By Todd Cohen
Philanthropy is getting a rare chance to wake up and look ahead.
Thanks to the budget crisis that is triggering deep cuts in government spending on social programs, organized philanthropy is getting a much-needed kick out of its slumber and into the future.
While its indignity may smart, grantmakers would be smarter still to use that unexpected blow to transform the role they play.
Consider what’s happening in North Carolina, a state that enjoys a strong tradition of philanthropy and a strong network of nonprofit and philanthropic organizations.
Compared to its impact on many other states, the recession has dealt North Carolina an unusually painful body blow because of its heavy concentration of manufacturing jobs in industries such as textiles and technology, and because of its increasingly heavy reliance on tax revenue from wealthy individuals for capital gains and non-wage income such as bonuses.
Philanthropic dollars alone cannot begin to fill the hole in social services that government budget cuts are digging.
But if its leaders think about its assets as more than simply money, and see the challenges we face are far deeper than the immediate budget crisis, philanthropy can help the state climb out of that hole and build a solid foundation for the state to thrive in the new economy.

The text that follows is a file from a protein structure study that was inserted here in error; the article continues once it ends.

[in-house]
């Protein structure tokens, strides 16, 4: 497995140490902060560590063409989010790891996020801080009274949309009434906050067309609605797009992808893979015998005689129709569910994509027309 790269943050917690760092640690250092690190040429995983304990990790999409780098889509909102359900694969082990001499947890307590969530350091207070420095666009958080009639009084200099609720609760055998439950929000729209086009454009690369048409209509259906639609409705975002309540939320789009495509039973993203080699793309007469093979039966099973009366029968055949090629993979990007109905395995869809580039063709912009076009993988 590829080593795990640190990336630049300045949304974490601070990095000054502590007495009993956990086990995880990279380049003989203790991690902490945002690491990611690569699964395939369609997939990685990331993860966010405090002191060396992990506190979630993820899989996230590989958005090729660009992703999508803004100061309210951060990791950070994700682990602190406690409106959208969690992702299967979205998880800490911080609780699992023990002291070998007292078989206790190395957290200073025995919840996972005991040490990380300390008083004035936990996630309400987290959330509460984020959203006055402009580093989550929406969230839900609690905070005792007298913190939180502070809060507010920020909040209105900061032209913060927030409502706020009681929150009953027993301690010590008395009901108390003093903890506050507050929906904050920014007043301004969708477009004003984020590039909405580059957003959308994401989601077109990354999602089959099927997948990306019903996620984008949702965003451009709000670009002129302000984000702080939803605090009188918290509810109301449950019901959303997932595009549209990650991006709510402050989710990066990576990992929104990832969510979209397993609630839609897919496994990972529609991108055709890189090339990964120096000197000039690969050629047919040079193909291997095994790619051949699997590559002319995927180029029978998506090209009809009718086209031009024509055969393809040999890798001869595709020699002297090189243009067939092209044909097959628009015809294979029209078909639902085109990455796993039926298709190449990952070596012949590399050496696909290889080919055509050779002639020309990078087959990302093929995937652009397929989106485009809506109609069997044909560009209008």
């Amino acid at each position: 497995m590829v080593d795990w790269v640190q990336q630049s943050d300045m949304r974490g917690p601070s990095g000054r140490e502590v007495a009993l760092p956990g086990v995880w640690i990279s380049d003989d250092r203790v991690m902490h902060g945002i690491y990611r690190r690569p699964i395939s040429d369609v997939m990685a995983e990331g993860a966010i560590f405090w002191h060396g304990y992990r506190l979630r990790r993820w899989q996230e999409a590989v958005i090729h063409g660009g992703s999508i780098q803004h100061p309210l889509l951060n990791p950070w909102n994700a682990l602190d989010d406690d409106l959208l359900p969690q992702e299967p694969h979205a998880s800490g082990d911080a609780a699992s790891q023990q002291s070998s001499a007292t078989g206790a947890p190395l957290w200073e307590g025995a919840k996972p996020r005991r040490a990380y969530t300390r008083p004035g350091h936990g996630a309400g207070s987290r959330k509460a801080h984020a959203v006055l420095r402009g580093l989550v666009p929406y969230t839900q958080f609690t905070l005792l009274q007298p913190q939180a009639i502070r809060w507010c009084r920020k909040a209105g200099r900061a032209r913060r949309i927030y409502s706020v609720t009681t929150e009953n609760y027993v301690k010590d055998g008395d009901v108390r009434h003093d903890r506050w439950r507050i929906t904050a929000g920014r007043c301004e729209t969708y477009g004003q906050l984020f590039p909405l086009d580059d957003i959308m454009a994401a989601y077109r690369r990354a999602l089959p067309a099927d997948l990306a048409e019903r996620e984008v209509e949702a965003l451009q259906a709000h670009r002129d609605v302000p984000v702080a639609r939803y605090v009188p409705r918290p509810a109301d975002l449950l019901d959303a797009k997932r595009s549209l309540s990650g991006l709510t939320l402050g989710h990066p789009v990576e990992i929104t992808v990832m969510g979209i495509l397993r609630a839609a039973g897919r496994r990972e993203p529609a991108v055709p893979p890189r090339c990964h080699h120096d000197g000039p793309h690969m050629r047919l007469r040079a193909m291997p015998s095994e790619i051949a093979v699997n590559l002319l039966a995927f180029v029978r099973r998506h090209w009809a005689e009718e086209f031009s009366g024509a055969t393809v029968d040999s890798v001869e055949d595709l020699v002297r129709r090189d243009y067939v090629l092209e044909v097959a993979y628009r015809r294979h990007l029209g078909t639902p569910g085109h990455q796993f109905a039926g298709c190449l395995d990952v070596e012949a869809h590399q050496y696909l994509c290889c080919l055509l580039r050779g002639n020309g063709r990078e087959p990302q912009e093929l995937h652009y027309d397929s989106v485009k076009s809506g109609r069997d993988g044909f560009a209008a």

Recognizing the importance of reshaping the way they work, a handful of foundations –– including some that are revamping their own organizations and focus — have formed the North Carolina Network of Grantmakers.
The idea is to create a marketplace funders can use to share what they know, pool dollars and invest in promising ideas for tackling our toughest problems at their roots.
The network already has formed an email list-serve that members can use to communicate with one another. And the Z. Smith Reynolds Foundation and Warner Foundation, moving forces in the creation of the network itself, also are spearheading an effort to raise funds to match challenges by national foundations in two initiatives – one to boost Latino philanthropy, the other to expand the role of lawyers as partners in social-justice causes.
At its inaugural meeting June 5 that attracted 80 grantmakers, the network also asked members to rank possible priorities for the network ranging from sharing information and building relationships to attracting national funding, forming grantmaking partnerships and helping to shape public policy.
That’s a great start, but organized philanthropy can and should do much more.
Big priorities should be to conduct a statewide civic debate about the future of our state and the role that government should play, to find ways to tap the time, money and know-how in the state that can be used to address our critical problems, and to find ways to get individuals and groups in philanthropy, government and business to work together.
The grantmakers network is long overdue and much needed. But to truly make a difference in our state, the network needs to be a vehicle not only to simply aggregate the resources of organized philanthropy, but also to help organized philanthropy change the way it does business.
Individual grantmakers need to take a hard look at how they operate and the impact they have.
And as they begin to work together in their new network, grantmakers need to find ways to use their money and know-how to unleash the untapped philanthropic resources that can be put to productive and innovative use to make our state a better place to live and work.